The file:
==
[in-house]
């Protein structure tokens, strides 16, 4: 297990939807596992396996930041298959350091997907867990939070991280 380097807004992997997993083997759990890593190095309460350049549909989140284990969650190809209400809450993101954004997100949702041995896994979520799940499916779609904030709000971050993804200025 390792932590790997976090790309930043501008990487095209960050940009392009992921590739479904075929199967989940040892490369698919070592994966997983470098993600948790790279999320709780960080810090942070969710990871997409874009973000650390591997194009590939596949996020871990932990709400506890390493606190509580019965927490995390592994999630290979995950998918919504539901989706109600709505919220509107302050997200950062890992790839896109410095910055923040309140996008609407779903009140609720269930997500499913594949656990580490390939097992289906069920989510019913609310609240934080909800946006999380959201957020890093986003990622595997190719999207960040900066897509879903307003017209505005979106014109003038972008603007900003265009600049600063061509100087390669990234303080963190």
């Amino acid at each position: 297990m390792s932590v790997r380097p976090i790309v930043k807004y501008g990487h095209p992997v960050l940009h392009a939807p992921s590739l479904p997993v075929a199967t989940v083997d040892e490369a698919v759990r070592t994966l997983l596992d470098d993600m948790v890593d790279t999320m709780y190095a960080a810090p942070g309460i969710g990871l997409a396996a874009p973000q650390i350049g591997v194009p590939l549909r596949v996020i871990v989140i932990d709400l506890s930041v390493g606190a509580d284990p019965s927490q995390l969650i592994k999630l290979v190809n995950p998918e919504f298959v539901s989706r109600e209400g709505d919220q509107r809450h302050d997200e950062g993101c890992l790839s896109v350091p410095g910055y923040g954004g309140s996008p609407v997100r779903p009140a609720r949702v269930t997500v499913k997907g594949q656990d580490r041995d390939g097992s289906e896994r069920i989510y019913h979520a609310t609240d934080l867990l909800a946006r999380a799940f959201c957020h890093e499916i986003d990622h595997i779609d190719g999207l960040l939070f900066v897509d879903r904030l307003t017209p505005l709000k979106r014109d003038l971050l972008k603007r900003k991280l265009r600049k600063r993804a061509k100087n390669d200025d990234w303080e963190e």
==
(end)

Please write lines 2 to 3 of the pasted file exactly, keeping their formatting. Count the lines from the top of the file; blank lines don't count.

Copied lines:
């Protein structure tokens, strides 16, 4: 297990939807596992396996930041298959350091997907867990939070991280 380097807004992997997993083997759990890593190095309460350049549909989140284990969650190809209400809450993101954004997100949702041995896994979520799940499916779609904030709000971050993804200025 390792932590790997976090790309930043501008990487095209960050940009392009992921590739479904075929199967989940040892490369698919070592994966997983470098993600948790790279999320709780960080810090942070969710990871997409874009973000650390591997194009590939596949996020871990932990709400506890390493606190509580019965927490995390592994999630290979995950998918919504539901989706109600709505919220509107302050997200950062890992790839896109410095910055923040309140996008609407779903009140609720269930997500499913594949656990580490390939097992289906069920989510019913609310609240934080909800946006999380959201957020890093986003990622595997190719999207960040900066897509879903307003017209505005979106014109003038972008603007900003265009600049600063061509100087390669990234303080963190």
């Amino acid at each position: 297990m390792s932590v790997r380097p976090i790309v930043k807004y501008g990487h095209p992997v960050l940009h392009a939807p992921s590739l479904p997993v075929a199967t989940v083997d040892e490369a698919v759990r070592t994966l997983l596992d470098d993600m948790v890593d790279t999320m709780y190095a960080a810090p942070g309460i969710g990871l997409a396996a874009p973000q650390i350049g591997v194009p590939l549909r596949v996020i871990v989140i932990d709400l506890s930041v390493g606190a509580d284990p019965s927490q995390l969650i592994k999630l290979v190809n995950p998918e919504f298959v539901s989706r109600e209400g709505d919220q509107r809450h302050d997200e950062g993101c890992l790839s896109v350091p410095g910055y923040g954004g309140s996008p609407v997100r779903p009140a609720r949702v269930t997500v499913k997907g594949q656990d580490r041995d390939g097992s289906e896994r069920i989510y019913h979520a609310t609240d934080l867990l909800a946006r999380a799940f959201c957020h890093e499916i986003d990622h595997i779609d190719g999207l960040l939070f900066v897509d879903r904030l307003t017209p505005l709000k979106r014109d003038l971050l972008k603007r900003k991280l265009r600049k600063r993804a061509k100087n390669d200025d990234w303080e963190e």